Name: Taylor Mazenc
BodySpace: Taylor Tough
Why I Got Started
I got started into bodybuilding at age 16 after suffering with an eating disorder since I was 12. My weight drastically decreased during this period. Before the eating disorder, I was a healthy 90 pounds at age 12; but that later fell down to an ultimate low of 75 pounds at age 13, and 85 pounds at age 15 (at 5 feet and 6 inches).
I ended up having two separate three month hospitalizations recovering from severe dehydration, malnutrition, and osteoporosis, as well as receiving counseling. I was extremely frustrated because I could see the pain I caused my family. One time I even fainted at supper time. My sisters were literally in tears.
Despite the efforts of my counselors and dietitians, nothing seemed to be sinking in. Anorexia and bulimia are extremely difficult to beat, despite what you may think. The cure goes far beyond "just eating." My years of malnutrition had also resulted in my osteoporosis, and my muscle was so severely catabolized that I could not even run.
Once returning to school, I learned of a program offered with a new gym that had just been built in town. Kids could go there for a P.E. credit. I enrolled, and met with a personal trainer, who got me really pumped about what I could achieve. He was also really cautious about my condition, so he kept in touch with my dietitian and health nurse as to our plans for me in the gym. Reluctantly, they allowed me to train.
The trainer, Mike, was great. He started me off on the right foot, teaching me proper form, nutrition, recovery, you name it. Soon I was reading all I could about the sport from magazines and Bodybuilding.com. I was hooked. When I was discharged from the hospital, I was 115 pounds, the bare minimum I needed to be at for my age and height.
Now, after gaining 30 pounds, I feel great, and am determined to push forward. I have since had another bone density test, showing a reversal of the bone degradation, meaning I no longer have osteoporosis.
Thankfully, due to my young age, my bones are still being built, so there was a chance to recover lost bone mass. Because of my weightlifting, this recovery was greatly expedited. I love bodybuilding because it has given me my life back; a life where I'm the boss, not my sickness. Bodybuilding saved my life!
Currently, I plan to continue gaining mass while at University. They have a great gym here, with a friendly staff.
How I Did It
Once I had settled into a consistent program for a few weeks, I became enthusiastic about bodybuilding and decided to do my own research on the subject. I started reading magazines, and buying books like Arnold's Encyclopedia of Modern Bodybuilding.
Soon I found Bodybuilding.com, and realized that all I needed to know was right there for free. I spent hours reading the online articles about nutrition, training, recovery, and supplementation. It was encouraging to also read stories about people that had also battled eating disorders as I had. The online store was great for finding the best products at the cheapest prices.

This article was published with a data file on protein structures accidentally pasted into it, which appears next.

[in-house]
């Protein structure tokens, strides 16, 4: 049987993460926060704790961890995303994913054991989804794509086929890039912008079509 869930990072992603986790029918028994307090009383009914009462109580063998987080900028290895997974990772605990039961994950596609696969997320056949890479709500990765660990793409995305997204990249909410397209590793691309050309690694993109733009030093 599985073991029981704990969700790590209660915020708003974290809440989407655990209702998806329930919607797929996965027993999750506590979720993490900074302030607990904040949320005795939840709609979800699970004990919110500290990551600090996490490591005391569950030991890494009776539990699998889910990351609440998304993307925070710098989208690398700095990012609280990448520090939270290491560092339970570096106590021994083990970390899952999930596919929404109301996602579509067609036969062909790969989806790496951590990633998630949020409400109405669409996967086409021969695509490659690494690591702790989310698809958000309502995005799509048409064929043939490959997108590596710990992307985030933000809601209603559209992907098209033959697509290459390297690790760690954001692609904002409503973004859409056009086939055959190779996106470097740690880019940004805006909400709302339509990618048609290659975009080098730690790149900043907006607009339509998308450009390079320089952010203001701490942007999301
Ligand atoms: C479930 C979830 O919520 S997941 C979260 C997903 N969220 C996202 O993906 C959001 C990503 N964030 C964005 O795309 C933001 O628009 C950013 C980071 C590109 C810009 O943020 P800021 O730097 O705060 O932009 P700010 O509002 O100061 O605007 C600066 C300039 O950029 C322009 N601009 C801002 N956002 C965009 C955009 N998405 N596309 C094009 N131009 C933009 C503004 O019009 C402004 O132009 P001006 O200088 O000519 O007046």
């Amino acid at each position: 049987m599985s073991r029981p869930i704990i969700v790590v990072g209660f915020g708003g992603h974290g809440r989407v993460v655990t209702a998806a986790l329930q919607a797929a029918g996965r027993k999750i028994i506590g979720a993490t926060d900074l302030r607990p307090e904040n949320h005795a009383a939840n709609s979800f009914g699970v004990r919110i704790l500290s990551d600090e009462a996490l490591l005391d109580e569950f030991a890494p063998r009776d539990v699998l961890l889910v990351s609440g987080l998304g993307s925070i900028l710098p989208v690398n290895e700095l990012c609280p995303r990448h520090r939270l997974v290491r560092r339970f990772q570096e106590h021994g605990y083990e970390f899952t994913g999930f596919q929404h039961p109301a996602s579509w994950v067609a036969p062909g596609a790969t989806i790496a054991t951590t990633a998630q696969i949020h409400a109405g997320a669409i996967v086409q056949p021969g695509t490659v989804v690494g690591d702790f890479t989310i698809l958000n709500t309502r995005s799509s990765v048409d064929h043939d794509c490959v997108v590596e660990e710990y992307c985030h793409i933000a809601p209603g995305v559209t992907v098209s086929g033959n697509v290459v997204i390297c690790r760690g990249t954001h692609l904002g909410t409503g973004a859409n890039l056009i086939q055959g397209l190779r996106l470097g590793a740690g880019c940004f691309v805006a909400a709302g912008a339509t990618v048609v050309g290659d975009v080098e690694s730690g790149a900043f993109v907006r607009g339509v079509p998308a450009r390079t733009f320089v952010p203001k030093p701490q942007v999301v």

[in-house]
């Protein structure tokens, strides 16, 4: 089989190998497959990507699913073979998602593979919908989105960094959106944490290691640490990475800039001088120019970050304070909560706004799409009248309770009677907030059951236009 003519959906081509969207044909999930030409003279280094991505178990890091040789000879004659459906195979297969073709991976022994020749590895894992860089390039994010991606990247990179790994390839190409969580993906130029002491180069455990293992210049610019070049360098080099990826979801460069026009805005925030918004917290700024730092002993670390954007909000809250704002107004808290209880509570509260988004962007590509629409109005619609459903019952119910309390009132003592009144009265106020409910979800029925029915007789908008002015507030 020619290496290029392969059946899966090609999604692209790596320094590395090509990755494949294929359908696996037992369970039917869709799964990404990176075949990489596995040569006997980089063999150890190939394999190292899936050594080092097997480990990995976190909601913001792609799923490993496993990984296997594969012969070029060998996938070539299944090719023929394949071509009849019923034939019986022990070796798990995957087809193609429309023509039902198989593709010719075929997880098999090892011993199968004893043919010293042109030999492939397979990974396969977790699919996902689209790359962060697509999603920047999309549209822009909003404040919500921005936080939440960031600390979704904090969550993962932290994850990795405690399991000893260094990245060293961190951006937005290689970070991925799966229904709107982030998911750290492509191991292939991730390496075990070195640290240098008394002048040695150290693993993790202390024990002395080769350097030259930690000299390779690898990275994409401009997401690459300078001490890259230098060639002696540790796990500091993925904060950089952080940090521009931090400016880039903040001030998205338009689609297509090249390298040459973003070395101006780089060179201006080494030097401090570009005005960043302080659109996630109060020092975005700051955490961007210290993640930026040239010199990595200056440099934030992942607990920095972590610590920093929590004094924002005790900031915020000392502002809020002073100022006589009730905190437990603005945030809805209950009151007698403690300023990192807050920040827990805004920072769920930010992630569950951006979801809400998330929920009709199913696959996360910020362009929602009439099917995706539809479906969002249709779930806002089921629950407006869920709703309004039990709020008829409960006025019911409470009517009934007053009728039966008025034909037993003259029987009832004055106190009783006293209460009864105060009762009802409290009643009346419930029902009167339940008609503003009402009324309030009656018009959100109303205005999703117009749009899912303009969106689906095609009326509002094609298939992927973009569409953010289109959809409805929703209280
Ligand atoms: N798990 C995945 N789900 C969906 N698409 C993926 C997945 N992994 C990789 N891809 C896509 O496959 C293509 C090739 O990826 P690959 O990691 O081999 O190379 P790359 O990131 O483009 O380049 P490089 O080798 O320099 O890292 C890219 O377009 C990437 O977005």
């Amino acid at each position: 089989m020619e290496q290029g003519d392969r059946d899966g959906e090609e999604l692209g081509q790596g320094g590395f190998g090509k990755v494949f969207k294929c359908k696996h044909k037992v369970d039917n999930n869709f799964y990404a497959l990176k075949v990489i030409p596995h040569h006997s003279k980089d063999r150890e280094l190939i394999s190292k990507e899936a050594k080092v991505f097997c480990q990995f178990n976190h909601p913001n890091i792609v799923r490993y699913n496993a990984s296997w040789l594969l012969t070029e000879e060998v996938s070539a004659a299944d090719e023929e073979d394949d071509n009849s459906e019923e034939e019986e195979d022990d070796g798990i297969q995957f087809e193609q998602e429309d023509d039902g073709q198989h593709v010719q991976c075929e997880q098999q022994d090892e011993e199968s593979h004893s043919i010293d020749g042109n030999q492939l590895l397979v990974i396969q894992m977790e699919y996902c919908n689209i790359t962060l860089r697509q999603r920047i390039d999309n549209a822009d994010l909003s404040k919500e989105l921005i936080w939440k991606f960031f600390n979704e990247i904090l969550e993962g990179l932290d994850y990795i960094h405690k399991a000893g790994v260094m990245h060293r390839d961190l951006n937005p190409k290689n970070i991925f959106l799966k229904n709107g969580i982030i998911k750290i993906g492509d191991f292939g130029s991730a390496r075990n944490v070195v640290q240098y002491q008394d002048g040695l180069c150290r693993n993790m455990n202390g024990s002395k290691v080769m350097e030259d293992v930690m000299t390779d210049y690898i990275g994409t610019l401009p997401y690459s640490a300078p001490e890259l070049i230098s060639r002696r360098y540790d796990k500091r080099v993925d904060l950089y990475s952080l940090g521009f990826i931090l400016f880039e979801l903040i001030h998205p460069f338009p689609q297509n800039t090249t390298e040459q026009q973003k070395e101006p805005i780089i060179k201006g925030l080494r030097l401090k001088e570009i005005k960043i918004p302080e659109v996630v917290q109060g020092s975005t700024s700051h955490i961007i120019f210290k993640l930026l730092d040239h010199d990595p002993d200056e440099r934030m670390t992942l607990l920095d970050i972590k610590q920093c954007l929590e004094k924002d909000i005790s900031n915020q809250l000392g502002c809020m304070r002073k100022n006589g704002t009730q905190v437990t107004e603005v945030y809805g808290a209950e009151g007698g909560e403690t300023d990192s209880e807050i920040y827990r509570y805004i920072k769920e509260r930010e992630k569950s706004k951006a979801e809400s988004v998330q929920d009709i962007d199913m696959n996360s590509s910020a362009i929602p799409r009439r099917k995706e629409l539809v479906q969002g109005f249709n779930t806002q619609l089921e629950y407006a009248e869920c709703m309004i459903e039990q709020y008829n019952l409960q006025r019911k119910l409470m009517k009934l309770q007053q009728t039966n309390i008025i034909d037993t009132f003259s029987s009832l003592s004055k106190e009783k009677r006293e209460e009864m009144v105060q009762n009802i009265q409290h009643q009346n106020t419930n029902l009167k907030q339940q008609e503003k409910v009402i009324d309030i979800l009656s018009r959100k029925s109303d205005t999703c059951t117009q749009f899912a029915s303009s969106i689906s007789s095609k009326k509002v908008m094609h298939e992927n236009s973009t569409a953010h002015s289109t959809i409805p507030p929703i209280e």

Once I knew a little more about diet and training, I was able to alter my plan accordingly as I progressed. I alternated between cycles of heavy weights with low reps to periods of lighter weights with higher reps. I also cut out all of the highly processed carbs, and ate a lot more healthy fats.
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Once I Knew A Little More About Diet And Training,
I Was Able To Alter My Plan Accordingly As I Progressed.
Note: Supplement schedule and dosages below in Diet section.
- 1 Whole Egg
- 4 Egg Whites
- 1/2 cup Oats
- 1/2 cup Cottage Cheese
- 1 scoop Pre-Workout
- 1 scoop Multivitamins
- 1 serving Fish Oil
Meal 2: Post-Workout
|TERMS YOU'LL NEED TO KNOW|
Day 1: Legs
- Front Squat: 5 sets of 6-10 reps
- Squat: 4 sets of 8-15 reps
- Leg Press: 6 sets of 8-15 reps
- Leg Extension: 3 sets of 8-15 reps
- Leg Curl: 3 sets of 8-12 reps
- One Leg Dumbbell Press: 4 sets of 6 reps
Day 2: Chest/Triceps/Shoulders
- Incline Dumbbell Press: 4 sets of 6-12 reps
- Dumbbell Bench Press: 4 sets of 6-12 reps
- Dips: 4 sets of 6-10 reps
- Dumbbell Flyes: 3 sets of 12 reps
- Barbell Push Press: 4 sets of 8-12 reps
- Barbell Upright Row: 4 sets of 8-12 reps
- Dumbbell Lateral Raise: 4 sets of 8-12 reps
Day 3: Back/Biceps
- Deadlift: 5 sets of 4-15 Pyramid reps
- Bent Over Barbell Rows: 4 sets of 8-12 reps
- Lat Pulldowns: 4 sets of 8-12 reps
- Chin Ups: 4 sets to failure
- One Arm Dumbbell Rows: 4 sets of 6-8 reps
Day 4: Active Rest
- 1 hr Moderate Cardio on Treadmill or Ellipticall
Day 5: Repeat Cycle Staring with Day 1
Suggestions For Others
My one tip for other bodybuilders would be that when it comes right down to it, your mind is your greatest strength, but also your greatest weakness, if you let it be. Your thoughts will determine your limits. Learn to be positive, and limits will cease to exist.
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